Next Level: Gamification

July 12, 2011
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People Power provides quizzes that track your score, so you can compete against others.

There have been a slew of energy management announcements recently—just check out other posts in this blog—but it’s one from a do-it-yourself product that has really piqued my interest. Why? It isn’t because it’s for DIYers. It’s because its partner is starting to break new and important ground in engaging users.

The install-youself PowerCost Monitor Wi-Fi version from Blue Line Innovations can send your whole-house energy usage info to People Power, which will display it on a mobile app on an iPhone, iPad or Android-based phone. There’s nothing too special about that, but what People Power is doing beyond the boring energy usage data is providing tools that will better engage consumers.

The app provides comparisons to others in your state or the country, recommendations of energy efficiency products, the ability to upload of your energy accomplishments to Facebook, and the chance to compete by taking energy quizzes.

The quizzes are the really new thing here. And it encompasses the hot new topic among legions of social scientists interested in changing consumer behavior (to be more energy efficient, for example). That topic is gamification. Yes, games.

You take the quiz, maybe do poorly or OK, but you want to do better. So you keep coming back for more quizzes. And before you know it, you understand a lot more about energy efficiency and the issues surrounding it. This has been one of the big barriers to getting people to want to be more energy efficient. They don’t know how to be efficient, or they misunderstand the issues.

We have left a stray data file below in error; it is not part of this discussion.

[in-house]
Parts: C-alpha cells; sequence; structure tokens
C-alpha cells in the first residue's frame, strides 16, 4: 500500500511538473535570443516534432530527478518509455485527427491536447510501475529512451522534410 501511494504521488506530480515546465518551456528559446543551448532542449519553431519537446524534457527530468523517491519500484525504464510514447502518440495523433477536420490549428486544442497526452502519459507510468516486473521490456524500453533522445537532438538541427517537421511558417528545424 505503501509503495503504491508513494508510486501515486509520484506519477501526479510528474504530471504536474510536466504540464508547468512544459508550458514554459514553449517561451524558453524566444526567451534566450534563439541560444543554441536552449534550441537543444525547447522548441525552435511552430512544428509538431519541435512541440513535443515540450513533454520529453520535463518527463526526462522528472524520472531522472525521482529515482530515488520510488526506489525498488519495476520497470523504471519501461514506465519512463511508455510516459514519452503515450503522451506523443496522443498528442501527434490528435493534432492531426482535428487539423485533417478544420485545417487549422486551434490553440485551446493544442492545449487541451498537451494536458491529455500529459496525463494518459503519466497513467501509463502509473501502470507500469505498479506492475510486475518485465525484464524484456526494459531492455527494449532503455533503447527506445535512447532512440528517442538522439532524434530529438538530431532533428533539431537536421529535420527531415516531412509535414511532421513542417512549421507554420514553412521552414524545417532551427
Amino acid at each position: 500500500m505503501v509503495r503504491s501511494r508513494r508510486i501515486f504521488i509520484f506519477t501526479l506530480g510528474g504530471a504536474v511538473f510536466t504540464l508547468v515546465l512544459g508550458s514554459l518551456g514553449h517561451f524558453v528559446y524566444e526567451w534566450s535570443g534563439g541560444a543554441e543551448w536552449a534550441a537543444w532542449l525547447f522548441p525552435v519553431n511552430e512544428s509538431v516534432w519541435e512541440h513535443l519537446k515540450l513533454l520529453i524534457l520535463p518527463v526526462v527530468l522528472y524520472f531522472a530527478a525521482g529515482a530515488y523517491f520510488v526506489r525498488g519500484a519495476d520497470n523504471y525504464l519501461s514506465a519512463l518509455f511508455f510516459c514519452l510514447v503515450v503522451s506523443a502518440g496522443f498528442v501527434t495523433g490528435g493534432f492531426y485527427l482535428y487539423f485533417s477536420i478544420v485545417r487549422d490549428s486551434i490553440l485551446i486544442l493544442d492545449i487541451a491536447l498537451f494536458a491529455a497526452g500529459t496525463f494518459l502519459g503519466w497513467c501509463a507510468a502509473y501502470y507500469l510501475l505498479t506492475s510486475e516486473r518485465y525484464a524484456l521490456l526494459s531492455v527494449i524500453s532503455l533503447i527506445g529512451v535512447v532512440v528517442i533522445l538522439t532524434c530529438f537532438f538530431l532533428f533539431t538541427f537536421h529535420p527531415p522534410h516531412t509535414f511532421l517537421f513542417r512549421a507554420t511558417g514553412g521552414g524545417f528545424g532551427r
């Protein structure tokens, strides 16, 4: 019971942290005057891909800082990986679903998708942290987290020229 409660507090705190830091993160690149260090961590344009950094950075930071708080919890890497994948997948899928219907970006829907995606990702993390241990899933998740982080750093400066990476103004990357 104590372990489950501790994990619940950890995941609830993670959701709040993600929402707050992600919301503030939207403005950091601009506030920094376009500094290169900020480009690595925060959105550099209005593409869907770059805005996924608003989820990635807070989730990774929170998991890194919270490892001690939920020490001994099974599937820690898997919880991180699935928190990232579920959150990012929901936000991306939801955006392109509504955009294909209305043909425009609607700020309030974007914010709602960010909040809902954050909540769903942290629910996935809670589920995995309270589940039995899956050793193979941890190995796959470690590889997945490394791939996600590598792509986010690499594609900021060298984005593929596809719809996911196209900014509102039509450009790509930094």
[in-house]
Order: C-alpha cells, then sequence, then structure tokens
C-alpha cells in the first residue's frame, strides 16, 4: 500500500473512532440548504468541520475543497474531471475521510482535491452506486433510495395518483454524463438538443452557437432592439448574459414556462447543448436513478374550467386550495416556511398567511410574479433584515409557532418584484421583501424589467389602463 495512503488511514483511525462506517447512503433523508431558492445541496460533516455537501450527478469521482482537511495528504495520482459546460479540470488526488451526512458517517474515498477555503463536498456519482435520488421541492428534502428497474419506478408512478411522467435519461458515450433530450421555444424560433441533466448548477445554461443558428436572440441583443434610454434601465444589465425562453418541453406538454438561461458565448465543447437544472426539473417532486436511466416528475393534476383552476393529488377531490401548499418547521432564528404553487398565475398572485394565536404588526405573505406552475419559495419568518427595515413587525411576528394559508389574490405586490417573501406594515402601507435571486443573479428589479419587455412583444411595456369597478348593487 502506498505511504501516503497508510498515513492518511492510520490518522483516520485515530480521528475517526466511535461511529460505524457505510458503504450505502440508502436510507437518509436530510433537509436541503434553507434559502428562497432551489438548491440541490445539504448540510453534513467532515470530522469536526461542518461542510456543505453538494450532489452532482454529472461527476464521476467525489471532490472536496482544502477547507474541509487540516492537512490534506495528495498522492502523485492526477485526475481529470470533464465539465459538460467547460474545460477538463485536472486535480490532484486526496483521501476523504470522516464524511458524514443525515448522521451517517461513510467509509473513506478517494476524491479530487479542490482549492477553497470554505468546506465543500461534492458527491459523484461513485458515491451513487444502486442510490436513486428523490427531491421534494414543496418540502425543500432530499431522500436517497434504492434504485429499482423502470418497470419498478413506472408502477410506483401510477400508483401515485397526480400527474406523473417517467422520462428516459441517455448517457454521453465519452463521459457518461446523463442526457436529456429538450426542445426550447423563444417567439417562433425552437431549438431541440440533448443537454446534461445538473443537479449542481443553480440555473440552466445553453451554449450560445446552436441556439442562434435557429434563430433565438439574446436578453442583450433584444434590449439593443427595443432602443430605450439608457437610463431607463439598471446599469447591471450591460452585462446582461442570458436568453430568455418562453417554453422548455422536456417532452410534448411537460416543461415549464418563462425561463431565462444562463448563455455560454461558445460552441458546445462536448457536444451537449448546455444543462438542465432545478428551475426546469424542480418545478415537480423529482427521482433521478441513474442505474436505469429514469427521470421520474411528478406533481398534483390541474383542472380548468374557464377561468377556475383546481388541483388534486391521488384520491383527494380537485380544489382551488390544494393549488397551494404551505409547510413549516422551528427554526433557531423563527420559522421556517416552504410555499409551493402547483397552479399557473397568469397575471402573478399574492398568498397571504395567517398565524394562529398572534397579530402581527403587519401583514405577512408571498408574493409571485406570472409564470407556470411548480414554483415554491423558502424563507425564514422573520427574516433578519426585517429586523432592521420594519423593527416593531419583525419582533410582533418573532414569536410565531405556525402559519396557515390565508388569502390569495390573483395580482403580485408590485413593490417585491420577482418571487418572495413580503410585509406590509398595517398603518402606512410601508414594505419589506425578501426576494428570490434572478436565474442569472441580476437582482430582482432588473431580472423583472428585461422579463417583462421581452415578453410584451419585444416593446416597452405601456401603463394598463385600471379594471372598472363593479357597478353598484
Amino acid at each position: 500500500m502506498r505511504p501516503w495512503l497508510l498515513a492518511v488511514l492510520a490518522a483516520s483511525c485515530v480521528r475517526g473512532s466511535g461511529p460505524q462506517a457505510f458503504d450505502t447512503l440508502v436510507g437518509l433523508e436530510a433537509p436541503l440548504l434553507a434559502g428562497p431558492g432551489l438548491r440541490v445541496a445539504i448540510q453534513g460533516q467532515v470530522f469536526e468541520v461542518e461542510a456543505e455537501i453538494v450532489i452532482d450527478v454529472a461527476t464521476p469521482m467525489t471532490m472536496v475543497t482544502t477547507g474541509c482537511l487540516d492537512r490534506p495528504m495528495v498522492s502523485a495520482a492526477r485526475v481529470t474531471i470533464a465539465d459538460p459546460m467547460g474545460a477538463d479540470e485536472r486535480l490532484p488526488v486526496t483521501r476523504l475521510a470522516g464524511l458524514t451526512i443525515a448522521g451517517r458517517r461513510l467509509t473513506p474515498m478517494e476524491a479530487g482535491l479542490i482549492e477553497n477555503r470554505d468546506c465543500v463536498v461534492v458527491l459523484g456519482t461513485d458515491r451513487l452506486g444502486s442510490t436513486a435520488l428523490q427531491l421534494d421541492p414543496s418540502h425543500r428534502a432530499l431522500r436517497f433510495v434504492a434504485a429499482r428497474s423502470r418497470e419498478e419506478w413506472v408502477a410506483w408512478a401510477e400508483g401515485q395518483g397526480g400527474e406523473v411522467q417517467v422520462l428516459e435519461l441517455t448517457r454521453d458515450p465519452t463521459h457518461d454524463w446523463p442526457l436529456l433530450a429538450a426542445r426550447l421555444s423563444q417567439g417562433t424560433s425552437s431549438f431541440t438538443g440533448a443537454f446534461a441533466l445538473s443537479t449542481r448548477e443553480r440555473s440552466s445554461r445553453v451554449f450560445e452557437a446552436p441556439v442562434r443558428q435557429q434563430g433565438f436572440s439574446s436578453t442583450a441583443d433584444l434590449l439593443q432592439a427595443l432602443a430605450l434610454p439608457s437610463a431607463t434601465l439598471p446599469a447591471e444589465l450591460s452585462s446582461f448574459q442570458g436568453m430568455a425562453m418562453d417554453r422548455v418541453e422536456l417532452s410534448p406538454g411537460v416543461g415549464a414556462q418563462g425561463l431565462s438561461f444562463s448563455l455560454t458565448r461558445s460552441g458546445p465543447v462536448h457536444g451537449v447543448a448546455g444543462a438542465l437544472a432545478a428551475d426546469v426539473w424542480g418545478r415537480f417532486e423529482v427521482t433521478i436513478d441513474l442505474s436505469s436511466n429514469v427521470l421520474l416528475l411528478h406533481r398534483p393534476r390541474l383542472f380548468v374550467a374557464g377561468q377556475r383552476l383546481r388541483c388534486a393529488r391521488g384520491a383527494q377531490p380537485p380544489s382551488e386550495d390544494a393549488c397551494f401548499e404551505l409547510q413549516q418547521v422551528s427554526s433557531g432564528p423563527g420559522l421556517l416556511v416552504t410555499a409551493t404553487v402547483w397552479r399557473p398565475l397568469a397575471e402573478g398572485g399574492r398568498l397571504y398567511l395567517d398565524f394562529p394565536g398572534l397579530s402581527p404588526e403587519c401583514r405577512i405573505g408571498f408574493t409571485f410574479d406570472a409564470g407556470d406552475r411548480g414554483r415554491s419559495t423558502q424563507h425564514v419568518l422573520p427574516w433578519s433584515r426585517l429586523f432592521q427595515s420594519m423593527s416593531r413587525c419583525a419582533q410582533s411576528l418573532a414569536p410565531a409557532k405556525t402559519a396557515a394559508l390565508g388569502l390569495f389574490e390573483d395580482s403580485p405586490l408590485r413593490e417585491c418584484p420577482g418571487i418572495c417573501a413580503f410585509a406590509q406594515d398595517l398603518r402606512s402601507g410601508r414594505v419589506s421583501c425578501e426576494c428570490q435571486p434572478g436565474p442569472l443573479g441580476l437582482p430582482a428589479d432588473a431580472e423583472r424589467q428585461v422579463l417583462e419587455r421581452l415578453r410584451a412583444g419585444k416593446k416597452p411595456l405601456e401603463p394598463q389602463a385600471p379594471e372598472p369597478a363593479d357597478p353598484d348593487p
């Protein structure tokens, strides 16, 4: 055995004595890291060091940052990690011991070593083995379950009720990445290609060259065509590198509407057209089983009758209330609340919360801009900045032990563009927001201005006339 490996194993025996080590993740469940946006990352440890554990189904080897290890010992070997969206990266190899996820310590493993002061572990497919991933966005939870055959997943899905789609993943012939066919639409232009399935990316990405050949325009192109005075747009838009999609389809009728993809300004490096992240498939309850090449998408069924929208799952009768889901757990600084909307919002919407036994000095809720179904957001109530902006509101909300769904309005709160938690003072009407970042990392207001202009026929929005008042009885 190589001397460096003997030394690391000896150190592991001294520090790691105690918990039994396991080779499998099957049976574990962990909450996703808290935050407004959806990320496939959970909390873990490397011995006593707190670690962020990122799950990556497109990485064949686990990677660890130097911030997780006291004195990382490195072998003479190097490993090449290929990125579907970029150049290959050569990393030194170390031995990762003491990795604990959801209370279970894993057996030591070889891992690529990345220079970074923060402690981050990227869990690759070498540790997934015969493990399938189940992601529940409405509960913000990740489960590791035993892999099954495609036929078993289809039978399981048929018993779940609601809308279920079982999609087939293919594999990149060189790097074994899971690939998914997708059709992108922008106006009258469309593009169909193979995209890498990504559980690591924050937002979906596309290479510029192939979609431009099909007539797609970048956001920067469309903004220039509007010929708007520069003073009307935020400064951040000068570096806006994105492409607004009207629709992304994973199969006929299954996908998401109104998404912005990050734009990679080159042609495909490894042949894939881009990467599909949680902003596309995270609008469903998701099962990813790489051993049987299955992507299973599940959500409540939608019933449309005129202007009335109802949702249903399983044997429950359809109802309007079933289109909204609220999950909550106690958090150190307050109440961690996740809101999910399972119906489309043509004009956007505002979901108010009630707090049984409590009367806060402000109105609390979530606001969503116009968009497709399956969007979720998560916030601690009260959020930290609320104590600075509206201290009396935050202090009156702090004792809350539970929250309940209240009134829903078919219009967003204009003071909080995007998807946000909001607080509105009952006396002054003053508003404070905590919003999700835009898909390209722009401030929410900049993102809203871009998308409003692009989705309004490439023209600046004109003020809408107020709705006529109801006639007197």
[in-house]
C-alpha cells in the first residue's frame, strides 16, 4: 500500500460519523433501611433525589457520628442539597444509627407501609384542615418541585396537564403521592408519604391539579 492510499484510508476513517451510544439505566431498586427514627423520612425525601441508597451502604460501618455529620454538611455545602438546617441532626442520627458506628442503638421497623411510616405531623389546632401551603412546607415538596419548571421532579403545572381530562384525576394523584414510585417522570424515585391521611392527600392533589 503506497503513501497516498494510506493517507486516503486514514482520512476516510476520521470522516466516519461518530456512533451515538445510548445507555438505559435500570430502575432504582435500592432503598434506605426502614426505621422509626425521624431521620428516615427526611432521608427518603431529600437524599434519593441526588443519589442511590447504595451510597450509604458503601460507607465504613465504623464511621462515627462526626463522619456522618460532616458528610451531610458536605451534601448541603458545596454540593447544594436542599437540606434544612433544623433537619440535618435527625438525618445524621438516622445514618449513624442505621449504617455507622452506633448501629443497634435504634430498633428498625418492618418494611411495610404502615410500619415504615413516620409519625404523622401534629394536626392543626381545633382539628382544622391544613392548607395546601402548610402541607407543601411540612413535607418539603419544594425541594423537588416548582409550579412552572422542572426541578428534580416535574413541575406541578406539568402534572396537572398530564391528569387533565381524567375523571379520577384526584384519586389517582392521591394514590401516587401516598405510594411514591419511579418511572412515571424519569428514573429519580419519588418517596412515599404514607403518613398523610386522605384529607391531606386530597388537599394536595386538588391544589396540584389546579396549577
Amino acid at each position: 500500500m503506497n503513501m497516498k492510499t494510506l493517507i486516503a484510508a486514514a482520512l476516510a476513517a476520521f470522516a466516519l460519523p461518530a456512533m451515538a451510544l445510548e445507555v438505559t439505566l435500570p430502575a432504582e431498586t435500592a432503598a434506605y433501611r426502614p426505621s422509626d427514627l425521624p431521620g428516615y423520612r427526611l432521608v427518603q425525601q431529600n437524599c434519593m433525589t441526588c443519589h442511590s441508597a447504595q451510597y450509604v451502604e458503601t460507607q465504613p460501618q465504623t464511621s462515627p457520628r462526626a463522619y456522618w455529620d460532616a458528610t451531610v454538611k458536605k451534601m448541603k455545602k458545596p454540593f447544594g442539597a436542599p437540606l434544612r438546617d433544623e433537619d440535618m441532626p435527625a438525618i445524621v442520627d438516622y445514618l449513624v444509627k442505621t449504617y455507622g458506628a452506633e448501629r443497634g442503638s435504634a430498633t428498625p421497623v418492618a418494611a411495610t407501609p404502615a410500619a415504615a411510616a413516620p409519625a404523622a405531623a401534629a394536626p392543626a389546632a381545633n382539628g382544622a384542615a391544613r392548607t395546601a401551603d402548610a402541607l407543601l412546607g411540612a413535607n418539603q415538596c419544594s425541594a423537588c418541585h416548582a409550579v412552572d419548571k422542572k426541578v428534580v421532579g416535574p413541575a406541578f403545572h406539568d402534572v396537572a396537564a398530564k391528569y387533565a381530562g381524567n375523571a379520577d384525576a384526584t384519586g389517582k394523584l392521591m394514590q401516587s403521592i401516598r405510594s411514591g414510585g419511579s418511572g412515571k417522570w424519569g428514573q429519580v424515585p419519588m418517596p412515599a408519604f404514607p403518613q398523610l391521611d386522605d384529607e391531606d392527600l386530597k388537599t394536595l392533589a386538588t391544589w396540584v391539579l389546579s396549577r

Gamification can help educate more people to engage in energy efficient behaviors.

Next Levels

People Power plans to take the power of game playing to a whole new level. The company also provides recommendations on energy-efficient products via its interface, such as LG and Bosch appliances. But People Power founder and CEO Gene Wang also speaks of Eco-Points being used in Japan, where achieving 1 Eco-Point is equivalent to 1 yen, and when accumulated provide the owner of the Eco-Points the equivalent yens as a discount on energy-efficient products.

Get it? Play the game, accumulate points, get discounts on products. See where this is going?

Consumers could become more engaged in energy efficiency by playing the games, while accumulating discounts to buy energy efficiency products.

Want to go even further? Wang looks to “tie the visual world into the virtual world.” In other words, engage the millions of people playing simulated games and using real money to buy virtual things, by creating a way for them “control real things around you in a simulated game.”

Inspiring energy efficiency is becoming more and more interesting. It also promises to get a lot more fun.

People Power’s platform also works with the TED 5000 series energy monitors. But you don’t need a PowerCost Monitor or other device to check out the mobile apps of play the game. The free app is available for iPhone and Android-based phones, and you can use it in demo mode.

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One Response to Next Level: Gamification

  1. 7 Green Home Tech Trends Of 2011 | EarthTechling on December 30, 2011 at 5:01 pm

    [...] to read its output and send that data to a small readout, has forged partnerships with Eragy, People Power,Zonoff, the latter for use with a ZigBee/Z-Wave bridge, and others. One of this writer’s favorite [...]

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